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Thu Jan 24, 2013, 07:36 PM

Antibiotic-resistant bacteria are a genuine threat we must all fight

More people died of infections than cancer in 2010. This stark fact highlights the danger from rise in antibiotic resistance in bacteria, a danger the chief medical officer warned MPs about again this week.

For billions of years, certain bacteria have produced chemicals that protect them from attack by other microorganisms. Some of these chemicals make up the antibiotics used in medicine today. Unfortunately, bacteria are survival experts and have developed ways of resisting the toxic effect of these drugs. In fact, most of the resistance that is around today developed many years ago, either in the local environment, or in people and animals. Global travel is a major contributor to the increasing spread of such bacteria, exacerbating previously manageable problems of resistance.

It may sound improbable, but by the time a person becomes an adult, there are more bacterial cells in the body than human cells. It is easy to see that some of these billions of bacteria may have natural genetic mutations that bestow antibiotic resistance. Taking antibiotics creates "selective pressure" where sensitive bacteria are killed leaving a gap in which any resistant bacteria can flourish. Most frequently, resistant bacteria are spread from person to person via direct contact, environmental surfaces, water and food, but it is clear that taking antibiotics unnecessarily also presents its own risks. What can be done to improve our current scenario of bad bugs-few drugs?

There is no easy answer, but several steps can be taken. Governments, drug companies, doctors, patients and the walking well all have a role to play. Apart from two agents, no truly novel types of antibiotic have come onto the market for 40 years. It is difficult and expensive to develop such medicines and because they are taken for short courses, unlike cardiovascular or cancer drugs, they do not generally generate a high income for a pharmaceutical company.


Antibiotic resistance is now as serious a threat as terrorism and could trigger an 'apocalyptic scenario', warns UK's top doctor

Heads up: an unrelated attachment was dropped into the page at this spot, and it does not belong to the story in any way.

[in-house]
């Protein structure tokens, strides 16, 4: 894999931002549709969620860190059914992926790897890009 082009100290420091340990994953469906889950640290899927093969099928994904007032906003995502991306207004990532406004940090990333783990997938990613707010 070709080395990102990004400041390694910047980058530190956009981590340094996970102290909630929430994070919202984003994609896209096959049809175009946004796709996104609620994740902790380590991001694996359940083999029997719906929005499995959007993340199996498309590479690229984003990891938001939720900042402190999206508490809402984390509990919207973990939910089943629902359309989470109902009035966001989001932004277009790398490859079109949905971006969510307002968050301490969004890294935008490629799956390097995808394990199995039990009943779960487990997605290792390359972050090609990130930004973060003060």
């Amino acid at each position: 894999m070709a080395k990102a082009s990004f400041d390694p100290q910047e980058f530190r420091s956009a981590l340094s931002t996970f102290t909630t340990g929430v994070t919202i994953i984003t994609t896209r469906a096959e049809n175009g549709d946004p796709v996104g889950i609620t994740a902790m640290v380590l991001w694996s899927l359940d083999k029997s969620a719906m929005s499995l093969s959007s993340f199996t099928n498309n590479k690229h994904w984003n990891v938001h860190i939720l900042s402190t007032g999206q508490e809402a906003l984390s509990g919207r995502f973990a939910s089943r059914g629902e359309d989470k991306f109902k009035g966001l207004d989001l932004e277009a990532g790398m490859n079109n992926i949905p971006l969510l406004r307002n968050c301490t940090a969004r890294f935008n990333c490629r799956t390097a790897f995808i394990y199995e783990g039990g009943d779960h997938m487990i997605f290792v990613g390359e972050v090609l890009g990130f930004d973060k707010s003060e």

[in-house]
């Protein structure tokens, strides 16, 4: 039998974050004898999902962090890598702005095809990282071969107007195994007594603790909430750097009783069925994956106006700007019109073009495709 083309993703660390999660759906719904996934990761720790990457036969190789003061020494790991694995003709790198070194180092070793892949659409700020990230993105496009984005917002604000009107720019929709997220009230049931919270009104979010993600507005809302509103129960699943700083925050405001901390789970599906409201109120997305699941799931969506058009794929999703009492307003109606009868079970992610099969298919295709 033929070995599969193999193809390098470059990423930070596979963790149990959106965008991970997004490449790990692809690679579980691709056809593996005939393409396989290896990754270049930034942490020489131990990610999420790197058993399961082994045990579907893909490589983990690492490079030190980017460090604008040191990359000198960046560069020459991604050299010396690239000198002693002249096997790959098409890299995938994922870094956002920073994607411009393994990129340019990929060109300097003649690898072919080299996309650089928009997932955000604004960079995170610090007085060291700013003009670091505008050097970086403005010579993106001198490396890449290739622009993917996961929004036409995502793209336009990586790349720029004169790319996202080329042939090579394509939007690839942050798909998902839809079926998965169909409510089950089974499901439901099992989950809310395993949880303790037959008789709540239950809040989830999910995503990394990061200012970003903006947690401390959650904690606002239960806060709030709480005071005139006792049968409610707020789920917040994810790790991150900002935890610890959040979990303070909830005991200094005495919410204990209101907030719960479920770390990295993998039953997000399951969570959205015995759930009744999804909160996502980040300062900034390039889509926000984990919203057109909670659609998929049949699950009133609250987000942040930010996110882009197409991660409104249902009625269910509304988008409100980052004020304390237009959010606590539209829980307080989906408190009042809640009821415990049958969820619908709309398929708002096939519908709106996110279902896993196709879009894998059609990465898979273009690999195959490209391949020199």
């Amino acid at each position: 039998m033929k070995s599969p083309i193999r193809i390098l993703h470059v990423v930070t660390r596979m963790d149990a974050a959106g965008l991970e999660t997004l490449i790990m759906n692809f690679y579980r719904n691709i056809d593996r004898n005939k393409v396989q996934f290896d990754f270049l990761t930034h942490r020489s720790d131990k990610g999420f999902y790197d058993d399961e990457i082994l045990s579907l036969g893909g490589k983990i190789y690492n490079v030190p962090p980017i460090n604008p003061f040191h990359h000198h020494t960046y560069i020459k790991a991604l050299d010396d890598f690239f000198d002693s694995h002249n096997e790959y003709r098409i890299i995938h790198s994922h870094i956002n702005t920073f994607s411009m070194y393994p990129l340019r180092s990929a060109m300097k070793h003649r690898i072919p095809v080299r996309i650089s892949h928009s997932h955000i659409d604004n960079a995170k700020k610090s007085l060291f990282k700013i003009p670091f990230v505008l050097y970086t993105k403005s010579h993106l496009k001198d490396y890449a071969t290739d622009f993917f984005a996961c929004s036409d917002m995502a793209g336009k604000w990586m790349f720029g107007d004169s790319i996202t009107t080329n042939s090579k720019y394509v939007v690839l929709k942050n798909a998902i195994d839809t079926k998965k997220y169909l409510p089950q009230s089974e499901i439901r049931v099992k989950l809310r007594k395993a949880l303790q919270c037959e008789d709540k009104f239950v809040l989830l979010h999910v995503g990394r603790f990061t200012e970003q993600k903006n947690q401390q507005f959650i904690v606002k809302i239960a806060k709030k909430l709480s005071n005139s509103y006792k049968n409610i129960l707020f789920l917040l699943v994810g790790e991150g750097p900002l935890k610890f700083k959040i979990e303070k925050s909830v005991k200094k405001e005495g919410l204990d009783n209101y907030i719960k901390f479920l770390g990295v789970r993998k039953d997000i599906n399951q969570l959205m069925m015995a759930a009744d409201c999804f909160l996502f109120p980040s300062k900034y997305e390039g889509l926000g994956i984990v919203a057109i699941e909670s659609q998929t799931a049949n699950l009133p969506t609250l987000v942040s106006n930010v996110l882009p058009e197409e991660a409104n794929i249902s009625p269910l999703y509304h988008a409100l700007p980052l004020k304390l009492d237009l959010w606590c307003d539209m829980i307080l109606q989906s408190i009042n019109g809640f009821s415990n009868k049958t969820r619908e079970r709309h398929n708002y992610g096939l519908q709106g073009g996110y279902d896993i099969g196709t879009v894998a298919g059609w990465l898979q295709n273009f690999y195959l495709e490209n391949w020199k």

Growing numbers of drug-resistant diseases could trigger an ‘apocalyptic scenario’ comparable to a catastrophic terrorist attack, Britain’s chief medical officer warned yesterday.

Dame Sally Davies said there was risk that within 20 years people going for simple operations would die of routine infections because we may ‘run out of antibiotics’ that work.

She told MPs the threat from infections that are resistant to antibiotics was so serious that the issue should be added to the Government’s national risk register of civil emergencies.

The register was established in 2008 to advise the public and businesses on national emergencies that Britain could face in the next five years.

The highest priority risks on the latest register include a deadly flu outbreak and catastrophic terrorist attacks.

Read more: http://www.dailymail.co.uk/health/article-2267567/Antibiotic-resistance-terrorism-trigger-apocalyptic-scenario-warns-UKs-doctor.html#ixzz2IwWx4Rdh

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Reply Antibiotic-resistant bacteria are a genuine threat we must all fight (Original post)
dipsydoodle Jan 2013 OP
siligut Jan 2013 #1
AverageJoe90 Jan 2013 #2

Response to dipsydoodle (Original post)

Fri Jan 25, 2013, 01:36 AM

1. Microbes will be the last survivors

Climate change will only help them.

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Response to dipsydoodle (Original post)

Fri Jan 25, 2013, 04:29 AM

2. I'm a lot more worried about nuclear terrorism than a pandemic at this point.....


Sure, TBH, a pandemic isn't impossible by any means, though, sadly, discussion of the subject is often ripe with hyperbole.....

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